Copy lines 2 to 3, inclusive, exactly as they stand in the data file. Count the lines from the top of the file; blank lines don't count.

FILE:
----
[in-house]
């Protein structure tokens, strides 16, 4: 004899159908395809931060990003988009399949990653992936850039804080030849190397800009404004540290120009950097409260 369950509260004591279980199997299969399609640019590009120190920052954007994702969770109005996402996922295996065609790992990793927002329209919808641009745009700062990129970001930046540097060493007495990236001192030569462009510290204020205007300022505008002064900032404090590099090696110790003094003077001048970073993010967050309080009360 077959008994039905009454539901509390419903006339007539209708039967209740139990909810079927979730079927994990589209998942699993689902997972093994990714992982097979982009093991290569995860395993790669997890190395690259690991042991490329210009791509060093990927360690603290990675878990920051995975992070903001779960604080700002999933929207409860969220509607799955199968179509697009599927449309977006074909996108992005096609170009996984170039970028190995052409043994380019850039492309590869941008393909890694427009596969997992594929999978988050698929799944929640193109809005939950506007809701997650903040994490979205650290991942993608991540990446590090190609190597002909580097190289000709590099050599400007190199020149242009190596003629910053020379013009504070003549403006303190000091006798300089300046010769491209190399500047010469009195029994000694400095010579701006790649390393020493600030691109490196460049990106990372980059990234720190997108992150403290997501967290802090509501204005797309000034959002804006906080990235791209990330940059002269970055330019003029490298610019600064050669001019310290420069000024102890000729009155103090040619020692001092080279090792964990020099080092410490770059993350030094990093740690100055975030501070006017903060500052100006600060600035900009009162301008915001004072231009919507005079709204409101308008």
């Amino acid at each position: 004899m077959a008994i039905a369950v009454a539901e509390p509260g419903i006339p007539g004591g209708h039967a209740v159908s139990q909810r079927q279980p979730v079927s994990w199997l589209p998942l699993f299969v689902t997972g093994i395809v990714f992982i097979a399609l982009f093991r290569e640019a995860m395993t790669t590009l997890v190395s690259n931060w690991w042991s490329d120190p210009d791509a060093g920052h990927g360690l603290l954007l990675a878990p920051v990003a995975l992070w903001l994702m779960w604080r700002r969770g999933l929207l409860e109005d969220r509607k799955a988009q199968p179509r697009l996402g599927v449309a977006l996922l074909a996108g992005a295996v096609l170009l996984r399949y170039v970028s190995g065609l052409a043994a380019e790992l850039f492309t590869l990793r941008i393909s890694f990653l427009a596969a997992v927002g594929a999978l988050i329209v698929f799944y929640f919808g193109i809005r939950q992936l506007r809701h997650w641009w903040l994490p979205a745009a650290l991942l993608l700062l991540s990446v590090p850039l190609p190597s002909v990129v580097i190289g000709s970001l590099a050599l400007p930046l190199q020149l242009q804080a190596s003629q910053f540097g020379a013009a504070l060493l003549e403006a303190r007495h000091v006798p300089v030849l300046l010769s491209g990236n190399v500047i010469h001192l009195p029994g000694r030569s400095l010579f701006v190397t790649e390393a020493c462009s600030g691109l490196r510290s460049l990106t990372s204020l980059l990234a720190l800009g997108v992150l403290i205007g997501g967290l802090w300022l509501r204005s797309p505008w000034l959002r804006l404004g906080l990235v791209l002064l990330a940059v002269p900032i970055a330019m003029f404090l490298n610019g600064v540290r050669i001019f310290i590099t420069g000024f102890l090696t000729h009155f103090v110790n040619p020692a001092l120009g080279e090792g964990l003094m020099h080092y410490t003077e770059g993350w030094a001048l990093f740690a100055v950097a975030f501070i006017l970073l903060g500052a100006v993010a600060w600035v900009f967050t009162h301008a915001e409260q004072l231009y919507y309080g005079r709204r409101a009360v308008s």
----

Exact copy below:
């Protein structure tokens, strides 16, 4: 004899159908395809931060990003988009399949990653992936850039804080030849190397800009404004540290120009950097409260 369950509260004591279980199997299969399609640019590009120190920052954007994702969770109005996402996922295996065609790992990793927002329209919808641009745009700062990129970001930046540097060493007495990236001192030569462009510290204020205007300022505008002064900032404090590099090696110790003094003077001048970073993010967050309080009360 077959008994039905009454539901509390419903006339007539209708039967209740139990909810079927979730079927994990589209998942699993689902997972093994990714992982097979982009093991290569995860395993790669997890190395690259690991042991490329210009791509060093990927360690603290990675878990920051995975992070903001779960604080700002999933929207409860969220509607799955199968179509697009599927449309977006074909996108992005096609170009996984170039970028190995052409043994380019850039492309590869941008393909890694427009596969997992594929999978988050698929799944929640193109809005939950506007809701997650903040994490979205650290991942993608991540990446590090190609190597002909580097190289000709590099050599400007190199020149242009190596003629910053020379013009504070003549403006303190000091006798300089300046010769491209190399500047010469009195029994000694400095010579701006790649390393020493600030691109490196460049990106990372980059990234720190997108992150403290997501967290802090509501204005797309000034959002804006906080990235791209990330940059002269970055330019003029490298610019600064050669001019310290420069000024102890000729009155103090040619020692001092080279090792964990020099080092410490770059993350030094990093740690100055975030501070006017903060500052100006600060600035900009009162301008915001004072231009919507005079709204409101308008």
């Amino acid at each position: 004899m077959a008994i039905a369950v009454a539901e509390p509260g419903i006339p007539g004591g209708h039967a209740v159908s139990q909810r079927q279980p979730v079927s994990w199997l589209p998942l699993f299969v689902t997972g093994i395809v990714f992982i097979a399609l982009f093991r290569e640019a995860m395993t790669t590009l997890v190395s690259n931060w690991w042991s490329d120190p210009d791509a060093g920052h990927g360690l603290l954007l990675a878990p920051v990003a995975l992070w903001l994702m779960w604080r700002r969770g999933l929207l409860e109005d969220r509607k799955a988009q199968p179509r697009l996402g599927v449309a977006l996922l074909a996108g992005a295996v096609l170009l996984r399949y170039v970028s190995g065609l052409a043994a380019e790992l850039f492309t590869l990793r941008i393909s890694f990653l427009a596969a997992v927002g594929a999978l988050i329209v698929f799944y929640f919808g193109i809005r939950q992936l506007r809701h997650w641009w903040l994490p979205a745009a650290l991942l993608l700062l991540s990446v590090p850039l190609p190597s002909v990129v580097i190289g000709s970001l590099a050599l400007p930046l190199q020149l242009q804080a190596s003629q910053f540097g020379a013009a504070l060493l003549e403006a303190r007495h000091v006798p300089v030849l300046l010769s491209g990236n190399v500047i010469h001192l009195p029994g000694r030569s400095l010579f701006v190397t790649e390393a020493c462009s600030g691109l490196r510290s460049l990106t990372s204020l980059l990234a720190l800009g997108v992150l403290i205007g997501g967290l802090w300022l509501r204005s797309p505008w000034l959002r804006l404004g906080l990235v791209l002064l990330a940059v002269p900032i970055a330019m003029f404090l490298n610019g600064v540290r050669i001019f310290i590099t420069g000024f102890l090696t000729h009155f103090v110790n040619p020692a001092l120009g080279e090792g964990l003094m020099h080092y410490t003077e770059g993350w030094a001048l990093f740690a100055v950097a975030f501070i006017l970073l903060g500052a100006v993010a600060w600035v900009f967050t009162h301008a915001e409260q004072l231009y919507y309080g005079r709204r409101a009360v308008s």